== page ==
Steven Sloan and John Bresnahan of Politico have a story on Paul Ryan’s decision to vote against the Bowles-Simpson deficit commission’s final proposal. Only at the end does it glancingly reference the fact that the Bowles-Simpson deficit commission failed to consider the Medicare reform proposal Ryan had worked on with Alice Rivlin, President Clinton’s former budget director. Moreover, Sloan and Bresnahan don’t reference the fact that the commission essentially entrenched the four-tranche universal health system created under PPACA, which Ryan and other conservatives considered deeply flawed. Having worked tirelessly to oppose PPACA, why would Ryan and his allies endorse it just months later? Sen. Tom Coburn, with whom Ryan collaborated on an alternative to PPACA, did back the deficit commission’s final proposals, and he defended Ryan’s decision not to do the same.
Far from being intransigent, it seems that Ryan was quite open to a compromise on revenue provided there was significant movement on structural entitlement reform.
As I have written, Obama directed the panel to pass on health care reform, essentially turning the Bowles-Simpson plan into mostly a tax-hike plan.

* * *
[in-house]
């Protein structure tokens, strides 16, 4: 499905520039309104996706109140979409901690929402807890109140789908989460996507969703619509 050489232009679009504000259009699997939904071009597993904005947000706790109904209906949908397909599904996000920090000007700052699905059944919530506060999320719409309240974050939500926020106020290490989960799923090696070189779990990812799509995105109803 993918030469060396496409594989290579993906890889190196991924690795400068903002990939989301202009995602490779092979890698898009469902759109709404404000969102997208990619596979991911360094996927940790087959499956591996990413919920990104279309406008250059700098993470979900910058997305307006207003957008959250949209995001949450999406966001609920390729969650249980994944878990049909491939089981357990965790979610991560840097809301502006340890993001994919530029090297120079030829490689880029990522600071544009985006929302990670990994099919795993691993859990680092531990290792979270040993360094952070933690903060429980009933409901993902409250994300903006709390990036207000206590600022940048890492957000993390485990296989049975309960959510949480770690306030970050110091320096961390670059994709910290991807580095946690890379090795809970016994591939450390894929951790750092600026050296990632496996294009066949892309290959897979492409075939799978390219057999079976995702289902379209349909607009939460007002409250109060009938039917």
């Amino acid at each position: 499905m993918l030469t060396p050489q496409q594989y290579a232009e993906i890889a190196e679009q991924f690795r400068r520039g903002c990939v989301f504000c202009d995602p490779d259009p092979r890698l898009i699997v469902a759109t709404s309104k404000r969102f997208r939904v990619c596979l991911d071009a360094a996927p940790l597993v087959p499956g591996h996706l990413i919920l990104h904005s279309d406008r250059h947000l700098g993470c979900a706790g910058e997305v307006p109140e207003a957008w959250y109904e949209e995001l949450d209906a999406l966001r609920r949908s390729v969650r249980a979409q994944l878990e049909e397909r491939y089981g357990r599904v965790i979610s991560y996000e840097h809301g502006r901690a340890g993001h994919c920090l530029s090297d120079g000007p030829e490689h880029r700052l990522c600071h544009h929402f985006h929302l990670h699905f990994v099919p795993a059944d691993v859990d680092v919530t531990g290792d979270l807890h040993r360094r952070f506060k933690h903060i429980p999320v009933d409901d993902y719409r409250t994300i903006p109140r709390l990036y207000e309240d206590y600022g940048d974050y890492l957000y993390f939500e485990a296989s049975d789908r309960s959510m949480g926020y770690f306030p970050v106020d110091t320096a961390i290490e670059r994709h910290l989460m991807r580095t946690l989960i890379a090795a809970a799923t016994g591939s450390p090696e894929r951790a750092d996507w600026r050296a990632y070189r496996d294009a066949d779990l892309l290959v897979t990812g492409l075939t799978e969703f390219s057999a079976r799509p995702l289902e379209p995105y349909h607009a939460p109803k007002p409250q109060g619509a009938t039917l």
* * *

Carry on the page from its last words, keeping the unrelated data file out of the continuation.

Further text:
If the Ryan-Rivlin plan to fix Medicare and Medicaid plan had been part of the recommendations, Ryan might well have voted for Bowles-Simpson given that it would then truly address America’s fundamental fiscal problems. But Obama made sure that was an impossibility from the get go.
I think many Republicans would vote for a plan that reformed Medicare into a premium support plan but also raised taxes — as long as it didn’t raise marginal income tax rates.
Again, Obama stiff-armed a plan that entrenched Obamacare and would permanently raise tax revenues to levels unheard of in U.S. history. But that was not enough. And if not that, then what?